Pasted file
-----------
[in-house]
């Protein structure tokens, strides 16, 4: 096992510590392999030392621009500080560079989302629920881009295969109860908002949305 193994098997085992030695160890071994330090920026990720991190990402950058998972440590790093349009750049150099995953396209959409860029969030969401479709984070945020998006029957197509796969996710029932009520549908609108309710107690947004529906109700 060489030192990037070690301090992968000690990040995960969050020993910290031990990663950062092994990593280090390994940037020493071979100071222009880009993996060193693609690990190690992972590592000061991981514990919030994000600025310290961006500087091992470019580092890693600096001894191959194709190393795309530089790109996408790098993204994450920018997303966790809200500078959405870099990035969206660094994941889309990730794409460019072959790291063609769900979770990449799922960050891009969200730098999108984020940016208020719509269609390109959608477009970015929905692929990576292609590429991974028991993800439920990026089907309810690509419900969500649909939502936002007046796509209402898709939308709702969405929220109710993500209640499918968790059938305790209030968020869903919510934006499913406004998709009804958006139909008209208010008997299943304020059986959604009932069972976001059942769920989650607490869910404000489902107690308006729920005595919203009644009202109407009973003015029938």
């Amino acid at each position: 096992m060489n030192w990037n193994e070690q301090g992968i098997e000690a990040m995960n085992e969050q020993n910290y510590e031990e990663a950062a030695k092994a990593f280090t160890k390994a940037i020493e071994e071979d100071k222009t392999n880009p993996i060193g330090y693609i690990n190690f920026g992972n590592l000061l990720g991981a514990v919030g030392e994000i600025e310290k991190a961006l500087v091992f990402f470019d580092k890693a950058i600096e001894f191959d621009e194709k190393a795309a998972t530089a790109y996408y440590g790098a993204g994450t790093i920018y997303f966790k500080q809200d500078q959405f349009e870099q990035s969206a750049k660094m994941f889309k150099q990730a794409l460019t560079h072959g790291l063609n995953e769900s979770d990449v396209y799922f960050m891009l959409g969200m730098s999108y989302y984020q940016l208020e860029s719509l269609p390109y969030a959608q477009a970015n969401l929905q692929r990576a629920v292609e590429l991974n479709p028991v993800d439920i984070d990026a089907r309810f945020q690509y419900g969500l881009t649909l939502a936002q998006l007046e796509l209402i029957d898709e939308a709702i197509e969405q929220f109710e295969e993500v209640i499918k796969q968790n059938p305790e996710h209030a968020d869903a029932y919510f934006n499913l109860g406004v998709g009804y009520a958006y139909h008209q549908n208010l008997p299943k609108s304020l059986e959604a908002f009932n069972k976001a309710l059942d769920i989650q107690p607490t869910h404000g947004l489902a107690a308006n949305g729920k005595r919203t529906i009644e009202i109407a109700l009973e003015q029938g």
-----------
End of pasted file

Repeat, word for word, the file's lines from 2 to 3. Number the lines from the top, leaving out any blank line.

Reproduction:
């Protein structure tokens, strides 16, 4: 096992510590392999030392621009500080560079989302629920881009295969109860908002949305 193994098997085992030695160890071994330090920026990720991190990402950058998972440590790093349009750049150099995953396209959409860029969030969401479709984070945020998006029957197509796969996710029932009520549908609108309710107690947004529906109700 060489030192990037070690301090992968000690990040995960969050020993910290031990990663950062092994990593280090390994940037020493071979100071222009880009993996060193693609690990190690992972590592000061991981514990919030994000600025310290961006500087091992470019580092890693600096001894191959194709190393795309530089790109996408790098993204994450920018997303966790809200500078959405870099990035969206660094994941889309990730794409460019072959790291063609769900979770990449799922960050891009969200730098999108984020940016208020719509269609390109959608477009970015929905692929990576292609590429991974028991993800439920990026089907309810690509419900969500649909939502936002007046796509209402898709939308709702969405929220109710993500209640499918968790059938305790209030968020869903919510934006499913406004998709009804958006139909008209208010008997299943304020059986959604009932069972976001059942769920989650607490869910404000489902107690308006729920005595919203009644009202109407009973003015029938």
């Amino acid at each position: 096992m060489n030192w990037n193994e070690q301090g992968i098997e000690a990040m995960n085992e969050q020993n910290y510590e031990e990663a950062a030695k092994a990593f280090t160890k390994a940037i020493e071994e071979d100071k222009t392999n880009p993996i060193g330090y693609i690990n190690f920026g992972n590592l000061l990720g991981a514990v919030g030392e994000i600025e310290k991190a961006l500087v091992f990402f470019d580092k890693a950058i600096e001894f191959d621009e194709k190393a795309a998972t530089a790109y996408y440590g790098a993204g994450t790093i920018y997303f966790k500080q809200d500078q959405f349009e870099q990035s969206a750049k660094m994941f889309k150099q990730a794409l460019t560079h072959g790291l063609n995953e769900s979770d990449v396209y799922f960050m891009l959409g969200m730098s999108y989302y984020q940016l208020e860029s719509l269609p390109y969030a959608q477009a970015n969401l929905q692929r990576a629920v292609e590429l991974n479709p028991v993800d439920i984070d990026a089907r309810f945020q690509y419900g969500l881009t649909l939502a936002q998006l007046e796509l209402i029957d898709e939308a709702i197509e969405q929220f109710e295969e993500v209640i499918k796969q968790n059938p305790e996710h209030a968020d869903a029932y919510f934006n499913l109860g406004v998709g009804y009520a958006y139909h008209q549908n208010l008997p299943k609108s304020l059986e959604a908002f009932n069972k976001a309710l059942d769920i989650q107690p607490t869910h404000g947004l489902a107690a308006n949305g729920k005595r919203t529906i009644e009202i109407a109700l009973e003015q029938g």